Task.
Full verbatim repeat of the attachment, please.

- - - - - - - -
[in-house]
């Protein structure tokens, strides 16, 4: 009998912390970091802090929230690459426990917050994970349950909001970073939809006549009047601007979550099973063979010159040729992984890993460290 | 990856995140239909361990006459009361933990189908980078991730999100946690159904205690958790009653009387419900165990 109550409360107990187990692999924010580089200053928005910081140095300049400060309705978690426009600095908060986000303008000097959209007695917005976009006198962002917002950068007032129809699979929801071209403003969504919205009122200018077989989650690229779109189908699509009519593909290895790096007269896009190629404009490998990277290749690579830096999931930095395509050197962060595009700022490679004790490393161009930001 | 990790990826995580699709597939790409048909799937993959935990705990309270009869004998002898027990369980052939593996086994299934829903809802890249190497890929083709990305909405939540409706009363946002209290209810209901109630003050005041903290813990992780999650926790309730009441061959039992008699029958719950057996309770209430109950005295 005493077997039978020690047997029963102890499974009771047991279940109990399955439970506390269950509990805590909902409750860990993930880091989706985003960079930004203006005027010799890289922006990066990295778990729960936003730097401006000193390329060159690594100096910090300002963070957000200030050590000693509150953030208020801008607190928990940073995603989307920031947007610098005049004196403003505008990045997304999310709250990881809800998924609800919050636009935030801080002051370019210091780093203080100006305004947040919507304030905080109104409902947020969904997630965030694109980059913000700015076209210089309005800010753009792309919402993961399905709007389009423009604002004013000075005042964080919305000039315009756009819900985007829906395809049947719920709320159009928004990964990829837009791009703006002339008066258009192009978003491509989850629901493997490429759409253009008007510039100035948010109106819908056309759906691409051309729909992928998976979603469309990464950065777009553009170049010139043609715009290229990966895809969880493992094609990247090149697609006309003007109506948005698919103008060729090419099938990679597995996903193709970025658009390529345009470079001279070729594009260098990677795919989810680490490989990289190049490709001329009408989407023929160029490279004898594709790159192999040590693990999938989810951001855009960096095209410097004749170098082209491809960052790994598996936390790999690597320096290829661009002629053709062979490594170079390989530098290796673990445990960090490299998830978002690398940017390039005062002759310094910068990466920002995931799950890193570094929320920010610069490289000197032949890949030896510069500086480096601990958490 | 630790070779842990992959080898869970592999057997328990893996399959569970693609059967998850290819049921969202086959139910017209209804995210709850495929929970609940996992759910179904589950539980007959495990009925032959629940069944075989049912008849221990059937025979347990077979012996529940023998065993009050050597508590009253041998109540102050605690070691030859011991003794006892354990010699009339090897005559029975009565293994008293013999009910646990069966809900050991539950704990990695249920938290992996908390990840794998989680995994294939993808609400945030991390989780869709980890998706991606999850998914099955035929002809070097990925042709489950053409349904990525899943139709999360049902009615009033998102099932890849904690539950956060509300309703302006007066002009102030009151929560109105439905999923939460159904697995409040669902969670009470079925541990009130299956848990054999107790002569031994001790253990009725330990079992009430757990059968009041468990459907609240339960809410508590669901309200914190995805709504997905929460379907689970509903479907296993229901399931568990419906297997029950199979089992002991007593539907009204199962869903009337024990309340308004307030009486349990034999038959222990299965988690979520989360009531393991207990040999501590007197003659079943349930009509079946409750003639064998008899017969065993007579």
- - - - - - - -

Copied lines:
[in-house]
């Protein structure tokens, strides 16, 4: 009998912390970091802090929230690459426990917050994970349950909001970073939809006549009047601007979550099973063979010159040729992984890993460290 | 990856995140239909361990006459009361933990189908980078991730999100946690159904205690958790009653009387419900165990 109550409360107990187990692999924010580089200053928005910081140095300049400060309705978690426009600095908060986000303008000097959209007695917005976009006198962002917002950068007032129809699979929801071209403003969504919205009122200018077989989650690229779109189908699509009519593909290895790096007269896009190629404009490998990277290749690579830096999931930095395509050197962060595009700022490679004790490393161009930001 | 990790990826995580699709597939790409048909799937993959935990705990309270009869004998002898027990369980052939593996086994299934829903809802890249190497890929083709990305909405939540409706009363946002209290209810209901109630003050005041903290813990992780999650926790309730009441061959039992008699029958719950057996309770209430109950005295 005493077997039978020690047997029963102890499974009771047991279940109990399955439970506390269950509990805590909902409750860990993930880091989706985003960079930004203006005027010799890289922006990066990295778990729960936003730097401006000193390329060159690594100096910090300002963070957000200030050590000693509150953030208020801008607190928990940073995603989307920031947007610098005049004196403003505008990045997304999310709250990881809800998924609800919050636009935030801080002051370019210091780093203080100006305004947040919507304030905080109104409902947020969904997630965030694109980059913000700015076209210089309005800010753009792309919402993961399905709007389009423009604002004013000075005042964080919305000039315009756009819900985007829906395809049947719920709320159009928004990964990829837009791009703006002339008066258009192009978003491509989850629901493997490429759409253009008007510039100035948010109106819908056309759906691409051309729909992928998976979603469309990464950065777009553009170049010139043609715009290229990966895809969880493992094609990247090149697609006309003007109506948005698919103008060729090419099938990679597995996903193709970025658009390529345009470079001279070729594009260098990677795919989810680490490989990289190049490709001329009408989407023929160029490279004898594709790159192999040590693990999938989810951001855009960096095209410097004749170098082209491809960052790994598996936390790999690597320096290829661009002629053709062979490594170079390989530098290796673990445990960090490299998830978002690398940017390039005062002759310094910068990466920002995931799950890193570094929320920010610069490289000197032949890949030896510069500086480096601990958490 | 630790070779842990992959080898869970592999057997328990893996399959569970693609059967998850290819049921969202086959139910017209209804995210709850495929929970609940996992759910179904589950539980007959495990009925032959629940069944075989049912008849221990059937025979347990077979012996529940023998065993009050050597508590009253041998109540102050605690070691030859011991003794006892354990010699009339090897005559029975009565293994008293013999009910646990069966809900050991539950704990990695249920938290992996908390990840794998989680995994294939993808609400945030991390989780869709980890998706991606999850998914099955035929002809070097990925042709489950053409349904990525899943139709999360049902009615009033998102099932890849904690539950956060509300309703302006007066002009102030009151929560109105439905999923939460159904697995409040669902969670009470079925541990009130299956848990054999107790002569031994001790253990009725330990079992009430757990059968009041468990459907609240339960809410508590669901309200914190995805709504997905929460379907689970509903479907296993229901399931568990419906297997029950199979089992002991007593539907009204199962869903009337024990309340308004307030009486349990034999038959222990299965988690979520989360009531393991207990040999501590007197003659079943349930009509079946409750003639064998008899017969065993007579």